The oil market's long slide has been going on for long enough now that you can start to see value investors kicking the tires on the energy sector. There is still a chance there is more pain ahead, but at today's depressed prices, there's also a very good chance that picking up shares in 2016 could turn into some very impressive returns over the coming years.
We asked three of our energy contributors to highlight a company in the oil and gas sector they think has a good chance of performing well in the future and is worth buying in 2016. Here's what they had to say.
Matt DiLallo: The oil market is notoriously cyclical, and it's currently in the midst of its most bearish down cycle in decades. That said, while times are clearly tough right now, there do appear to be better days ahead. That's because the current oil price is way too low to sustain production, let alone grow it to meet growing demand. While there's no telling when the next up cycle will occur, ConocoPhillips (COP 0.49%) is one of the top oil stocks to own through the recovery.
ConocoPhillips has two key ingredients that are crucial at this point in the cycle. First, it has an A-rated balance sheet, which gives it nearly unparalleled financial flexibility. That strength provides the company with the ability to continue to fund long-term investments at a time when a lot of its peers are only focusing on the short term. Further, its financial strength virtually assures it will be around when the up cycle finally arrives.
The other key factor is the company's diversified low-cost global resource base. This portfolio of resources consists of two key components: low-decline cash flowing assets such as oil sands and LNG as well as high-return short-cycle assets such as shale. This diversification does two things for the company. First, it provides it with a stable base of production that produces cash flow during the downturn, while also providing strong upside potential to be captured when conditions improve.
Overall, ConocoPhillips offers a great blend of stability and upside, making it one of the best oil stocks to buy for what could a very unpredictable year.
Tyler Crowe: Here's one of the things about investing in oil stocks in 2016. It's entirely possible that we don't see a recovery in oil prices this year. Since there is so much uncertainty in what oil prices will do and the potential ramifications on the balance sheets of oil stocks, investors are best off investing and building their positions in the highest-quality companies in the space. One company that fits this description is Helmerich & Payne (HP 0.48%).
Helmerich & Payne has been around a long time and is one of the premiere land rig owners in the oil patch, but what makes it so compelling right now is that it was one of the companies that had the foresight to convert its fleet of rigs to handle the complex drilling used in hydraulic fracturing. This newer, more capable fleet has helped it almost double its market share, mostly at the expense of its larger competitors.
What is even more impressive about this fleet conversion is that the company has been able to keep a very tidy balance sheet the entire time. In fact, even after 18 months of slumping oil prices, Helmerich & Payne still has more cash on the balance sheet -- about $750 million -- than total debt. This, in large part, has to do with the company's management taking a very prudent approach to capital allocation over the years and the acknowledgement that this is a very cyclical business that can go through these very rough patches.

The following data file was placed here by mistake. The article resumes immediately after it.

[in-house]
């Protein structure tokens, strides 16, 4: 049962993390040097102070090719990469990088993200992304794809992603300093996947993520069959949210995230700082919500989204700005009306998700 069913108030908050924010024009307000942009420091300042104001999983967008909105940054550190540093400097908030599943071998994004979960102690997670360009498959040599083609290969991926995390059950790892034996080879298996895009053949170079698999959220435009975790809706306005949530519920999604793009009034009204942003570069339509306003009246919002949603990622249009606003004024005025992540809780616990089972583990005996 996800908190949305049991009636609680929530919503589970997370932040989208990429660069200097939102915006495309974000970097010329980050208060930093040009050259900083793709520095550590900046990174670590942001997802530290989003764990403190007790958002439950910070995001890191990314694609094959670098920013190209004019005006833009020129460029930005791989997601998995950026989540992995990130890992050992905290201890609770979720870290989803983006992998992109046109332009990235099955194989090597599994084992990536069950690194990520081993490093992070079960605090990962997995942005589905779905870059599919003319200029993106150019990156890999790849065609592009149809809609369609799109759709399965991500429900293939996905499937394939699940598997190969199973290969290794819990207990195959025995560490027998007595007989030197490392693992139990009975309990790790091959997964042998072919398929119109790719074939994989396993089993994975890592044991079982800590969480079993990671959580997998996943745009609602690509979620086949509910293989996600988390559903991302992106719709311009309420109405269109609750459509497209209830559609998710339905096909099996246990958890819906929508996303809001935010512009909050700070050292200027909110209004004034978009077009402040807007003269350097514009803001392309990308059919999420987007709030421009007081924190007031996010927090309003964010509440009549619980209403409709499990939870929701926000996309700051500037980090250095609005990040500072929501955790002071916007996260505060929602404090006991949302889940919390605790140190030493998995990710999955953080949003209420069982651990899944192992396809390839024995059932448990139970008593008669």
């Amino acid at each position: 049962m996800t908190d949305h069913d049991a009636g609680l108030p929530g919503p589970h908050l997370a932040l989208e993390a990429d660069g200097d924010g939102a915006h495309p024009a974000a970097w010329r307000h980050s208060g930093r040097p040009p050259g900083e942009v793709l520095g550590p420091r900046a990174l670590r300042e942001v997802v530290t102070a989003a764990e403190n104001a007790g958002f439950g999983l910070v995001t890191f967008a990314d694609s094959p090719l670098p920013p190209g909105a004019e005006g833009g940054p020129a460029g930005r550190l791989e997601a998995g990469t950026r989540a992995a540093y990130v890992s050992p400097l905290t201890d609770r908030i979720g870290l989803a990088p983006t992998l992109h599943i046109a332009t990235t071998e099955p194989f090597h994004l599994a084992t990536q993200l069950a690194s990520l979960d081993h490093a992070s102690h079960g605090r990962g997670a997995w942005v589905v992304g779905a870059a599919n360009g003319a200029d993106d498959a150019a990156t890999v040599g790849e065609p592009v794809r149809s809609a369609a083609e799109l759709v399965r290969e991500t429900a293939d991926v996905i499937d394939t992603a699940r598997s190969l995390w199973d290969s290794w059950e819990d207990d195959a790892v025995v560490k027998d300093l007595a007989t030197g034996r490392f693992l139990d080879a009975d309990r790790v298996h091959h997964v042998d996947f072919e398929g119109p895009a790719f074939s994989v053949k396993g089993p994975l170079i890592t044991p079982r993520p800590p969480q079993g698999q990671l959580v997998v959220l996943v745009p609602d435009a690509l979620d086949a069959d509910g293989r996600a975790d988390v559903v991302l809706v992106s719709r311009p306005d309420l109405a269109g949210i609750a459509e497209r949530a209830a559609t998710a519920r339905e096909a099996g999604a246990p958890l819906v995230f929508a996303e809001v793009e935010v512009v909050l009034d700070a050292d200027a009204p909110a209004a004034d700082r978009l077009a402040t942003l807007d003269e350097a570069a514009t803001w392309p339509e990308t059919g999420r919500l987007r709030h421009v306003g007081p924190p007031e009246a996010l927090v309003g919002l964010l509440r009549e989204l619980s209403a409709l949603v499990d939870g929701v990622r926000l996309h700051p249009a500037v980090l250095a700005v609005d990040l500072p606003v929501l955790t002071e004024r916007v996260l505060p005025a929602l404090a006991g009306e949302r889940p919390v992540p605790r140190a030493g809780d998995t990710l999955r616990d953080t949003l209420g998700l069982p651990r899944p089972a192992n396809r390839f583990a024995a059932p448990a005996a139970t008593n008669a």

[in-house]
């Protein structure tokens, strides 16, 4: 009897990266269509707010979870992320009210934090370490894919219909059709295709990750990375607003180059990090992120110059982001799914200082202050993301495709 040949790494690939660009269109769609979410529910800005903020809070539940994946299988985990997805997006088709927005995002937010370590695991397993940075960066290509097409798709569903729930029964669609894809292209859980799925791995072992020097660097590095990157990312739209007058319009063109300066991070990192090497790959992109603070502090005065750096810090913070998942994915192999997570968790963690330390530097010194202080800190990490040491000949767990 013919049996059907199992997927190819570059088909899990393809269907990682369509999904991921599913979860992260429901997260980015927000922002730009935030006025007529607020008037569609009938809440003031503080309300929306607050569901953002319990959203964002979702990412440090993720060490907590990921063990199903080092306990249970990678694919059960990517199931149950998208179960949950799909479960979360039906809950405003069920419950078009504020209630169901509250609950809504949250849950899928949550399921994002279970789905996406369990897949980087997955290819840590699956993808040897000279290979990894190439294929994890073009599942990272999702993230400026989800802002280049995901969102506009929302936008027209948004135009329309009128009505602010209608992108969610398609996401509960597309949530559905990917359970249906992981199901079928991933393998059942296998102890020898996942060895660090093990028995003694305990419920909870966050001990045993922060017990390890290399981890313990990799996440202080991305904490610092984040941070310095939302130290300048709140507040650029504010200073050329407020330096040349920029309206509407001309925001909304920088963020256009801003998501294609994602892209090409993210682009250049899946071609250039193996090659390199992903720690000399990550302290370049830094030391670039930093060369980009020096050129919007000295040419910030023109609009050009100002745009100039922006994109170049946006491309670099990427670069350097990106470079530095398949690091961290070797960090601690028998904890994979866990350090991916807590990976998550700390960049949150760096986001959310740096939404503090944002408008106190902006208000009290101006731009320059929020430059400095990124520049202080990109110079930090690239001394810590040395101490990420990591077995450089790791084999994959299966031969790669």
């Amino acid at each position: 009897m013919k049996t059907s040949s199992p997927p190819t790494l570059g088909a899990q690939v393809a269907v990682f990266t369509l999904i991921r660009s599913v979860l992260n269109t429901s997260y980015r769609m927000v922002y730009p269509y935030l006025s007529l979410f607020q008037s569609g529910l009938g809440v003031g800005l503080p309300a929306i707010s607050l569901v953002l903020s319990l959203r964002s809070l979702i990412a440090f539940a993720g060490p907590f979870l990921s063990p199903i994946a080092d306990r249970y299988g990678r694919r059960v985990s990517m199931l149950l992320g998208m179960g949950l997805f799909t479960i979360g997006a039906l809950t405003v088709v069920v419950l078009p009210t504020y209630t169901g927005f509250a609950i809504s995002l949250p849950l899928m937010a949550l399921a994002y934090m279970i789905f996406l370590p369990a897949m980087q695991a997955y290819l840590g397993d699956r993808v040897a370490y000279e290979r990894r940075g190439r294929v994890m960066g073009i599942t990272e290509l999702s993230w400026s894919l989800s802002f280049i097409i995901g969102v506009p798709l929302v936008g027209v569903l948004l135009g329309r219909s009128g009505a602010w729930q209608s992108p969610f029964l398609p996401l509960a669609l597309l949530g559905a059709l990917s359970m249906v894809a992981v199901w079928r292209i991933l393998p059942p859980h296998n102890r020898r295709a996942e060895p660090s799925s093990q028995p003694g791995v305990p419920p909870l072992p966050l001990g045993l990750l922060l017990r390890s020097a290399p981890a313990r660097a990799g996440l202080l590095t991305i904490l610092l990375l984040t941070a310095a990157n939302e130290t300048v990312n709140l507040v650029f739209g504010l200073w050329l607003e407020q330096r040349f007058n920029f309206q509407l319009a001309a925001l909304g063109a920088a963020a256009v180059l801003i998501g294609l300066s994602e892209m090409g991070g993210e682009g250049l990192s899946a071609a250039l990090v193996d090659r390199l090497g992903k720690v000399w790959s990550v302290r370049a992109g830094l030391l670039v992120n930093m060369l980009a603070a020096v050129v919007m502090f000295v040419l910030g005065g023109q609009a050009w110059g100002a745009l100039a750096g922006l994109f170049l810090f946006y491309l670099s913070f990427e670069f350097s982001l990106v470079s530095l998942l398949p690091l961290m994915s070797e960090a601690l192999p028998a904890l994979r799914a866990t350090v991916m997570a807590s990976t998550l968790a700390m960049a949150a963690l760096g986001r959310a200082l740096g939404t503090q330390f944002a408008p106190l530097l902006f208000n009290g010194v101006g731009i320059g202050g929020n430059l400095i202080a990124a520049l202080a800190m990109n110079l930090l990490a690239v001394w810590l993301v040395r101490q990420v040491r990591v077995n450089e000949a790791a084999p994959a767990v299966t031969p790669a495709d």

Helmerich & Payne won't see any large uptick in earnings until drilling activity increases again, and that will require higher oil prices. In the meantime, though, investors can build a position in this high-quality company and let this dividend aristocrat pay you a strong yield while you wait for the oil industry's turnaround.
Jason Hall: One of the world's biggest oil refiners, Phillips 66 (PSX 0.12%) is a lot more. Oil refining is incredibly expensive, and not much of a growth business, but it's very lucrative and has been the company's cash cow since it went public as a spinoff of ConocoPhillips in 2012.
But instead of investing huge capital to grow refining with limited potential returns, management is investing in growth segments including natural gas pipelines, export facilities for NGLs like propane, and its petrochemicals business.
Furthermore, the company is largely insulated from the falling prices of oil and gas. Yes, cheap oil will mean lower revenues, and the narrowing spread between Brent crude and lower-cost North American crudes that Phillips 66 can buy will have some impact on profits, but since the company is a buyer, not a producer, it benefits from lower manufacturing costs when feedstocks fall.
Looking long term, demand for things like fertilizer, car tires, fabrics, and plastics is only increasing with a growing global population, and natural gas is a major ingredient in their manufacture. Phillips 66 is positioning itself to be a major player in both distributing natural gas and using it in manufacturing.
Don't just take my word for it. Over the past year, Warren Buffett has invested almost $5 billion in it, making it one of Berkshire Hathaway's largest holdings, and giving the company an 11% stake in Phillips 66. With shares down 5% this year and 18% from their all-time high in November, Phillips 66 should be high on your list of top oil stocks for 2016.